POLITICS
28/05/2014 17:07 BST | Updated 28/05/2014 17:59 BST

London Housing Bubble May Naturally Deflate, Says Nationwide

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London's housing bubble may naturally deflate as buyers start to baulk at ever-increasing house prices, the boss of Britian's biggest building society Nationwide has said.

Chief executive Graham Beale said that the London housing market was starting to cool and urged the Bank of England to hold off taking action to cool the market for fear that it could hit still-subdued prices elsewhere in Britain.

"The market has gone from quite a frenetic state to a very busy state. I am a great believer in natural corrections. If house prices come up and up and up, there will come a point when people won't pay or they can't pay," he said.

"I think there are some indications that we are starting to see that correction within parts of London."

Nationwide said that housing market activity in London was starting to ease off while elsewhere in the country prices remained 2% below 2007 levels - or 21% when adjusted for inflation.

This comes as the most recent data from the Office for National Statistics showed London prices rising by 17%, compared to a UK average of 8%.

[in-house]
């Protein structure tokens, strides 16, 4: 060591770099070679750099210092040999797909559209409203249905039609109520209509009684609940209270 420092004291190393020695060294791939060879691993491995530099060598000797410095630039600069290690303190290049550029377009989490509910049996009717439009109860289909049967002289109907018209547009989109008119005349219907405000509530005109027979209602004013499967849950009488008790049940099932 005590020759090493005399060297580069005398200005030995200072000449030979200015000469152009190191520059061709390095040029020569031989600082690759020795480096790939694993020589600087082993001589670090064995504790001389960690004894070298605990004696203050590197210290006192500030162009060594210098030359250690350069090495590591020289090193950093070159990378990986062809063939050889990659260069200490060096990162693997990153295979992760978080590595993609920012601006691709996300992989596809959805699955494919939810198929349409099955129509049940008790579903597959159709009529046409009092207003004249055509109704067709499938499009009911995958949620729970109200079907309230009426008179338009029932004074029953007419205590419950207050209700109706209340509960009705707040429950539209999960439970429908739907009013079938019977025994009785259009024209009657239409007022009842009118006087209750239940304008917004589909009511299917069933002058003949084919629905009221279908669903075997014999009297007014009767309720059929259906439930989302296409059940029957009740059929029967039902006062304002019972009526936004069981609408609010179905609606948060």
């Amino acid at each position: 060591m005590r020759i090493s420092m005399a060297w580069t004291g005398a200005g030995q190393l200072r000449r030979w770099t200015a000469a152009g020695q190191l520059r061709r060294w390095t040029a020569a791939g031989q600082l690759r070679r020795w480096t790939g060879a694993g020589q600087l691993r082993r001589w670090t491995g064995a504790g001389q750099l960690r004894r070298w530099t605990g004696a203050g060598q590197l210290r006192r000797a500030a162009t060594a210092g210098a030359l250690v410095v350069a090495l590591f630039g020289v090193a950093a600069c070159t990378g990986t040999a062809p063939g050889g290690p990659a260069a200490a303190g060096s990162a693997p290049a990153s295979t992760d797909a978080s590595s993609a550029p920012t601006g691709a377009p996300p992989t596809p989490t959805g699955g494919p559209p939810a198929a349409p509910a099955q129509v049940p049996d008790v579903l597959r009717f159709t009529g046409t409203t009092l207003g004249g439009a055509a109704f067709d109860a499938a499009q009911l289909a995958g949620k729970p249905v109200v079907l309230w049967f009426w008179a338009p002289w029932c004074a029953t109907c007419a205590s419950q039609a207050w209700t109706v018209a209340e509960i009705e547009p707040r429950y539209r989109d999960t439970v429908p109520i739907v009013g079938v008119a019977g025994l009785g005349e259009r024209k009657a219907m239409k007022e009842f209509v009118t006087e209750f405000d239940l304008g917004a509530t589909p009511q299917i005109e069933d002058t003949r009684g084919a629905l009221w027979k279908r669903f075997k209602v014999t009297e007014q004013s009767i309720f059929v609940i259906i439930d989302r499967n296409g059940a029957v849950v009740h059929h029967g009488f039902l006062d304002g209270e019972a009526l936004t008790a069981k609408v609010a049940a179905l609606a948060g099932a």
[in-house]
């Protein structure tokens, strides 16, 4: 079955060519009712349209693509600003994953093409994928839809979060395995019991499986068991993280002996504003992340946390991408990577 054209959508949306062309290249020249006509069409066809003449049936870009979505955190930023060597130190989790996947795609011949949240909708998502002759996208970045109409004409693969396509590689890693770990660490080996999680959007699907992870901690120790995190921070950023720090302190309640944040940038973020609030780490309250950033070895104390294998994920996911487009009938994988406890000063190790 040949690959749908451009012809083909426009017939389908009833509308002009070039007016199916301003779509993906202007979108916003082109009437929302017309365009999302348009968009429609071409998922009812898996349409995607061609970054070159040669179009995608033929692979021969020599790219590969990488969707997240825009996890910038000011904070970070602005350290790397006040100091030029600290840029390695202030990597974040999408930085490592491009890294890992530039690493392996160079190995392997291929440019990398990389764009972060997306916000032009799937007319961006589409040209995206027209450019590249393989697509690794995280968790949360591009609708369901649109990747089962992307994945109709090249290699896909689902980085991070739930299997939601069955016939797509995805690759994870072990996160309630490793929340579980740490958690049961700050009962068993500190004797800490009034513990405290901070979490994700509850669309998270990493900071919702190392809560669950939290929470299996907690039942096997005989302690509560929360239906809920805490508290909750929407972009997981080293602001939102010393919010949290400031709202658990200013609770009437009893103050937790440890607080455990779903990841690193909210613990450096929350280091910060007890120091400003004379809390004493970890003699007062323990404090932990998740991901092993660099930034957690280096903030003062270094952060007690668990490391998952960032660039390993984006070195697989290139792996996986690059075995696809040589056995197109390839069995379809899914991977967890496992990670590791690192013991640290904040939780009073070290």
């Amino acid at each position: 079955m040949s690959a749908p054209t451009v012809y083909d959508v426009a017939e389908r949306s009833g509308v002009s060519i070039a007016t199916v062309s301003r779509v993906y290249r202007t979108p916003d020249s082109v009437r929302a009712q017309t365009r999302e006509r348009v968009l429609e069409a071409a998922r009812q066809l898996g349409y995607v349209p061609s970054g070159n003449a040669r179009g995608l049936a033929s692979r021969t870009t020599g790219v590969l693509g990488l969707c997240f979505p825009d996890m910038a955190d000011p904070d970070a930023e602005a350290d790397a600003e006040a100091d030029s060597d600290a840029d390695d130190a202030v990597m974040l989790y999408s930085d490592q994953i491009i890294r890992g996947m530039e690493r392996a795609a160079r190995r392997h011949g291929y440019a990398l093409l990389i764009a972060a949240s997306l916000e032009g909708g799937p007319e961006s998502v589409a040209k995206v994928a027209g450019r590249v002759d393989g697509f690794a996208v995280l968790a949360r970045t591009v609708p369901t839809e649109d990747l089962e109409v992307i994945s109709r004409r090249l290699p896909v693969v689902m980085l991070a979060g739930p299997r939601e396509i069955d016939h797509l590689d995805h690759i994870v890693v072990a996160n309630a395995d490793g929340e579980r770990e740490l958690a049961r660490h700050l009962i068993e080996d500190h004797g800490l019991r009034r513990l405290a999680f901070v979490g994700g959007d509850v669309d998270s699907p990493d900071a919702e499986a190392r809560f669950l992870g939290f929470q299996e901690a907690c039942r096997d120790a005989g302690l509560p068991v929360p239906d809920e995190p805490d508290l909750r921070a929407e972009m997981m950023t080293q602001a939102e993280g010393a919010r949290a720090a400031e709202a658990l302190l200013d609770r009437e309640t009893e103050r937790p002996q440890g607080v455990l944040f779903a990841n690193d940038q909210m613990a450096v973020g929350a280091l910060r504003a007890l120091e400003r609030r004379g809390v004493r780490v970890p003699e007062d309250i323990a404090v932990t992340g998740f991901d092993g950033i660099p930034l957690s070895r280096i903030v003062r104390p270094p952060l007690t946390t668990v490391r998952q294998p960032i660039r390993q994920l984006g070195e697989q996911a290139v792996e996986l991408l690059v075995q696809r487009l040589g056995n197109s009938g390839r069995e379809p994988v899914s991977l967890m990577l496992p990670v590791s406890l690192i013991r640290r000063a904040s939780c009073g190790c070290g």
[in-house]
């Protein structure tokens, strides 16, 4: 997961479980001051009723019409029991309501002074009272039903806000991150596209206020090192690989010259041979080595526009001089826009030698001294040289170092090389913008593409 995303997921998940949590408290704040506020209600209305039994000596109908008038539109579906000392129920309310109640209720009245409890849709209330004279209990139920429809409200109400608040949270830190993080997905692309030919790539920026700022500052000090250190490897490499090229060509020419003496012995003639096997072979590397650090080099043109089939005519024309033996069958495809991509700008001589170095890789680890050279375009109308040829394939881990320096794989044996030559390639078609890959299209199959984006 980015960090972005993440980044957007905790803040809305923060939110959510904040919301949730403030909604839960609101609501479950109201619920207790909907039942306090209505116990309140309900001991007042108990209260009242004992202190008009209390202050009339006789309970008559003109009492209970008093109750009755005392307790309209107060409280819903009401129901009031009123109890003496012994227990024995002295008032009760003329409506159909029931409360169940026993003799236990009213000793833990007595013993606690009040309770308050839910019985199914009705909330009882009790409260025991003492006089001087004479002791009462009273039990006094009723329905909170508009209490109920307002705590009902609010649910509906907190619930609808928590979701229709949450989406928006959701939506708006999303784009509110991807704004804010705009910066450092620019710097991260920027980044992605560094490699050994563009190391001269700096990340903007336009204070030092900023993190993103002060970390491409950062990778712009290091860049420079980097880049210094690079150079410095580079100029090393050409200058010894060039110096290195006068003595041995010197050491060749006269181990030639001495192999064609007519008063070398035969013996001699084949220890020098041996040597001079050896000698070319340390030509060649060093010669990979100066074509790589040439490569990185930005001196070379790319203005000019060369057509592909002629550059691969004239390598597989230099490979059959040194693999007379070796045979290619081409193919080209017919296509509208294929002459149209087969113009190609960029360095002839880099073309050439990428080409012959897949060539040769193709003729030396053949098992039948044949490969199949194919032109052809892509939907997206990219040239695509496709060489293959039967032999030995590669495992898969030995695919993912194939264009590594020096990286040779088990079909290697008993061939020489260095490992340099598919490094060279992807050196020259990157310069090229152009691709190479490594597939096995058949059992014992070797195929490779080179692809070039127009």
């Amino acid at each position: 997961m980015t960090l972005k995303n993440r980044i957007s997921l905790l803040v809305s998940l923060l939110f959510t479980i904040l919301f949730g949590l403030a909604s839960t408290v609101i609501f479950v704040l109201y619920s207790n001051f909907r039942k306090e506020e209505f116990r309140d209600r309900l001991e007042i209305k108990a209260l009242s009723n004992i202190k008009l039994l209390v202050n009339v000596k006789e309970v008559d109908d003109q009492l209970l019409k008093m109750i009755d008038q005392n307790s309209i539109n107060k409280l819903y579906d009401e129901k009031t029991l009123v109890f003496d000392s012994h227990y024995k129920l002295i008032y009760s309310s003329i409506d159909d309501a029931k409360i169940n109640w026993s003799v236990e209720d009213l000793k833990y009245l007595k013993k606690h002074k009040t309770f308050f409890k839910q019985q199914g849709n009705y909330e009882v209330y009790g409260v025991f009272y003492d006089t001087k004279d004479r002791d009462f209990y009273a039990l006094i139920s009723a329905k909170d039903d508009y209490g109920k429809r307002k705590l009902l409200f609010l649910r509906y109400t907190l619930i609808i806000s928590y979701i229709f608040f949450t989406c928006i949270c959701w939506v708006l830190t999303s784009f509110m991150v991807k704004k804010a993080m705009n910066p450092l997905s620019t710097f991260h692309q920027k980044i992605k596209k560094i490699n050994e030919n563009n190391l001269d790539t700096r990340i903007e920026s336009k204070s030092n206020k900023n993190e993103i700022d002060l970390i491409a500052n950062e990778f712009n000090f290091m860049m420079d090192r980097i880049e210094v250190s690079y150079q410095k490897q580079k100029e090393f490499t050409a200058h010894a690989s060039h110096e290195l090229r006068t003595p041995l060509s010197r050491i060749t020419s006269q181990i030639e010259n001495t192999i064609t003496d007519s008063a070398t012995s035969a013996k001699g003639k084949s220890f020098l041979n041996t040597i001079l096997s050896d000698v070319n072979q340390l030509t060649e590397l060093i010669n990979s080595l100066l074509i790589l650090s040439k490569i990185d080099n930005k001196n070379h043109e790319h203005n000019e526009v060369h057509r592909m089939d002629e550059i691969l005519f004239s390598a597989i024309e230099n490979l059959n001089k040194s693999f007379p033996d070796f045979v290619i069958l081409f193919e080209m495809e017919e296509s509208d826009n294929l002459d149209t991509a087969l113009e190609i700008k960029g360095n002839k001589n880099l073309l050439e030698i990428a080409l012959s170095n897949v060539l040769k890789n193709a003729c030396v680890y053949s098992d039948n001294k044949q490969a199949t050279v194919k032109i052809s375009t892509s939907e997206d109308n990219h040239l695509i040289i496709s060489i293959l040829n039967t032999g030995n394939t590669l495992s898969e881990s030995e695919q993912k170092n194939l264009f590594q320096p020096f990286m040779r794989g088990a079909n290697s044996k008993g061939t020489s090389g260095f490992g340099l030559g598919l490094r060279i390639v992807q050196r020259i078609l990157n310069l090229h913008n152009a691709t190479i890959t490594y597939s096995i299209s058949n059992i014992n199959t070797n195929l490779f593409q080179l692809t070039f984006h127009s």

Meanwhile, Labour MP David Lammy told the Huffington Post UK that he feared London's property market was in a housing bubble that "at some point is going to burst".

"We have got to do something to ensure that we build homes, but we recognise that building these homes over the next decade is not going to happen soon," he said. "Lots and lots of people are renting, and there will be more people renting, so for that reason quite a lot of scrutiny has to be given to that rental market."

The most recent data from the Office for National Statistics showed London prices rising by 17%, compared to a UK average of 8%.

Speculation is mounting that the Bank of England's Financial Policy Committee (FPC) will next month step in to cool the market, after deputy governor Sir Jon Cunliffe warned it was the brightest of "blinking warning lights" of risk.

The Bank has said lenders could be asked to restrict borrowing terms or forced to hold more cash on their balance sheets if it feels action is necessary to cool the housing market.